November has been rough. Two pedestrians got killed, perhaps accidentally but maybe on purpose, while walking on separate unlit roads late on Friday night. A 44-year old man from Texas fell off La Cumbre overpass onto the freeway below the week before. Nobody got up and walked away. And on the 700 block of Westmont Road, a woman in her fifties barricaded herself in her house for five hours last Wednesday as more than a dozen city police officers played a waiting game while persuading her to come out.
When cops first arrived on the scene, they thought they were responding to a domestic violence dispute. But they found the spouse safely outside, having sustained unspecified damage while inside. In the words of police spokesperson Anthony Wagner, “The female subject used an array of household items as weapons that injured her spouse.” When pressed for more specificity, Wagner added only that “kitchenware” had been deployed. The damage inflicted was bad enough for an arrest warrant, but not bad enough to require an ambulance ride to the hospital.
It soon became apparent, however, that the incident was more complicated. The female subject, as Wagner had described her, refused to come out. She expressed interest in having the police shoot her. Police came to the conclusion that the origin to the standoff — which involved more than a dozen cops, including members of the SWAT team — might be more “medical” in origin than criminal. Or more precisely, as reported elsewhere, the woman had suffered from mental-health outbursts stemming from a recent medical condition.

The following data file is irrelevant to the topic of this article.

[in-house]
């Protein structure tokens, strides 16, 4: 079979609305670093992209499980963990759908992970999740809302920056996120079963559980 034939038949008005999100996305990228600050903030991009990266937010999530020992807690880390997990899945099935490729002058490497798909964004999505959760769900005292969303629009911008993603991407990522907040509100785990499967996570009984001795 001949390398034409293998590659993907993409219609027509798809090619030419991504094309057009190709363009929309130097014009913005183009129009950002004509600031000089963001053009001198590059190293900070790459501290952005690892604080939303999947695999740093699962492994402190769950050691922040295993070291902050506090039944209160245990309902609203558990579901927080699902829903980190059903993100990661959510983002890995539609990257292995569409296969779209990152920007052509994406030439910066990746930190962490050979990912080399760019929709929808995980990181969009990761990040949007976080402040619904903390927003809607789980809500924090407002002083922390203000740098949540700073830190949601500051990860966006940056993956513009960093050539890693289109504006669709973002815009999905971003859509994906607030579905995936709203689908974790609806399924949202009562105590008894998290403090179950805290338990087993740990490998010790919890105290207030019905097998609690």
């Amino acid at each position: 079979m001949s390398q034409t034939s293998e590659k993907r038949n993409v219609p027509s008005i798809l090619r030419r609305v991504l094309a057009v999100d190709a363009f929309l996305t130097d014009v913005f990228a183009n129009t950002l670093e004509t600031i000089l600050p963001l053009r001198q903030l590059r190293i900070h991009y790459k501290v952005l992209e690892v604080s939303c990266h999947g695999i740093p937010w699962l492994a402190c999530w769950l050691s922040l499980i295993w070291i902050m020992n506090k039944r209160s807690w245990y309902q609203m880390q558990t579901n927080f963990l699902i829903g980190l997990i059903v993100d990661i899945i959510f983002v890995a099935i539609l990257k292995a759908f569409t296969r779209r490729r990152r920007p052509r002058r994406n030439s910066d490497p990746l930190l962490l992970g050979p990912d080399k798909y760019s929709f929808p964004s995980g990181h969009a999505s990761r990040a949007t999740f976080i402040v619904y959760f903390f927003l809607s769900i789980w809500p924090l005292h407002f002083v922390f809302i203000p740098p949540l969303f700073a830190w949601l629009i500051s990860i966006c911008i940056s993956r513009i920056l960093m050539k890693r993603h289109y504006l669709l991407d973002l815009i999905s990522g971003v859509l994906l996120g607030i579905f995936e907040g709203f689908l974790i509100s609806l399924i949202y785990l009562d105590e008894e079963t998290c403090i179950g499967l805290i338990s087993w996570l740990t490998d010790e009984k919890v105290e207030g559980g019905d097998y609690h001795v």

The cops settled in for the long haul. They established a perimeter. They blocked off the street. And they maintained constant contact with the woman via telephone. “We wanted to slow everything down. We wanted to de-escalate the situation,” Wagner said. “We wanted to protect the sanctity of life.”
Helping with that de-escalation was one of the three co-response teams now working for the County of Santa Barbara. These teams include one Sheriff’s deputy and one caseworker from the county’s Behavioral Wellness Department. The whole point of their existence is to keep encounters between law enforcement officers and people with mental illness from ending up with somebody dead. People in the throes of a mental-health crisis, it turns out, do not respond well to orders issued from someone deploying the command-and-control voice of law enforcement. De-escalation is a martial art of sorts, requiring specialized training.
In this case, the co-response team did what co-response teams are supposed to do. They tapped into their respective databases to find out if the woman had a criminal or mental-health history that might be relevant to negotiators. They talked to family members to find out what might help calm her down, whether she’s exhibited these symptoms before, whether there’s been a change in medication, and if there were certain topics to stay away from. Their supervisor, Dr. Cherylynn Lee, spoke with the woman’s doctor. They got the picture. A waiting game ensued. After about five hours, the woman agreed to come out. She was then medically evaluated in a waiting ambulance, arrested, charged, and booked into County Jail.